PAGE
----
Venezuela Cryptocurrency (Petro) Left in Limbo

Venezuela Cryptocurrency (Petro) Left in Limbo

September 24, 2018 Off By Maheen Hernandez

President Nicolas Maduro’s government continues to insist that the controversial cryptocurrency of Venezuela will start working. However, ever since this so-called Stable Coin of Venezuela was launched, it has been left in the limbo.

“The Venezuelan government set its value at $60, anchoring it to the price of a barrel of oil.” It is not listed on virtual exchanges, which means “It still doesn’t exist,” per Moises Rendon.

However, president Maduro has to say that from October 1 “the petro will start functioning as a currency of exchange for purchase and conversion.” He added that this currency will be offered via auctions and that private companies will gain access to this currency via auctions.  The release will be within the framework of the exchange control operating ever since 2003.

“It will be immersed in the global market,” states Maduro, about the Venezuelan crypto.

Venezuela is currently phasing through a significant economic crisis that has been revolving around hyperinflation and sharp currency devaluation. The country has been exploring if cryptocurrency can be a solution for a society that is suffering from the consequences of a broken national currency.  Will cryptocurrency serve to be an alternative? Can countries adopt cryptocurrency as an alternative to save its economy suffering from a broken currency?

Moises Rendon, from Washington-based Center for Strategic and International Studies, says “it’s too late to save the petro. There’s no confidence and it won’t get any”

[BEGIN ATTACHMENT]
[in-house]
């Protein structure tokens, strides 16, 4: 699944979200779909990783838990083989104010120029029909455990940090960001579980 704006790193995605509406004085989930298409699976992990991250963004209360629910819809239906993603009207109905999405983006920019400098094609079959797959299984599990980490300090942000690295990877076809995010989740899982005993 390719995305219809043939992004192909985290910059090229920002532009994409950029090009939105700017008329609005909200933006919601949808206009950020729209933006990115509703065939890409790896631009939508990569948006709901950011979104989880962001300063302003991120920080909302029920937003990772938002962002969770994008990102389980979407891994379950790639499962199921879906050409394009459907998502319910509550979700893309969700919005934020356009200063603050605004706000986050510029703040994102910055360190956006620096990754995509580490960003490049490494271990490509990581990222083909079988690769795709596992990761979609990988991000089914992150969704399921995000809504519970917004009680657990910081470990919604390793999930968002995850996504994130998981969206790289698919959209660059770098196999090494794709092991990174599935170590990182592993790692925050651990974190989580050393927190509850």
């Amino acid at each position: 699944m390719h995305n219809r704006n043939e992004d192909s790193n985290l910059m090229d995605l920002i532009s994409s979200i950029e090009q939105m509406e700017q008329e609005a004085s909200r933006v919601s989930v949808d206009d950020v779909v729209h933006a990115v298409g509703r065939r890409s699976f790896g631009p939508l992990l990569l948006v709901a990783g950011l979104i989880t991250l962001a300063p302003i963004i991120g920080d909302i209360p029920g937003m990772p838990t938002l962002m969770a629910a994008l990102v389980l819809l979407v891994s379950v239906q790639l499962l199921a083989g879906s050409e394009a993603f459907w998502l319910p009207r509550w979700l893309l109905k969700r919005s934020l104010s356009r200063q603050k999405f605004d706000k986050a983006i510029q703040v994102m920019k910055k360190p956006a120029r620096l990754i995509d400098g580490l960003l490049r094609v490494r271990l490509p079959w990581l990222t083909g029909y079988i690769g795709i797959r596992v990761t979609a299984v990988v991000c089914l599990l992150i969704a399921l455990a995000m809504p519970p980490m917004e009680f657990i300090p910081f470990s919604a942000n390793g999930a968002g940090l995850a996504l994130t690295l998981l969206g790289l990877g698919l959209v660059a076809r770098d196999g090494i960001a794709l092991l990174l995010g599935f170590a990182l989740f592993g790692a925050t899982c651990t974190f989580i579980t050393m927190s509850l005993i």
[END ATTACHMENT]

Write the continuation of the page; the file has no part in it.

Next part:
The Venezuelan government is desperately trying to prevent the fluctuation of its currency as a result of its struggling oil industry.  The country has an external debt of $150 billion.  The oil production of the country is currently “Producing a 30-year low of 1.4 million barrels a day, compared to the record high of 3.2 million 10 years ago”

Armando who makes a living of cryptocurrencies has to say that buying petro “is very risky.”  He has made a small investment in Petro, which he says is a loss.

The unexploited crude field in Orinoco Belt, the largest crude reserve in the world is proposed by the government as a support for the petro.

“It doesn’t know how to exercise its rights over that reserve”, according to oil specialist Luis Oliveros, about the government’s stand on the oil reserve meant to back the Petro.

There are several other popular cryptocurrencies in Venezuela that can work as a guard against the hyperinflation situation, the Petro has failed to instill investor confidence.

Rendon states that Venezuela is a country, which provides for the fourth largest amount of Bitcoin transactions, which is about 12%.

The minimum salary has been increased by more than 34% as a part of the economic reforms launched by Maduro.  This has occurred in a scenario where the currency of Venezuela has been devalued by 96 percent.

Whether the Petro will serve as an answer to the Venezuelan economy and its long-suffering citizens is something we have to witness in the days to come.

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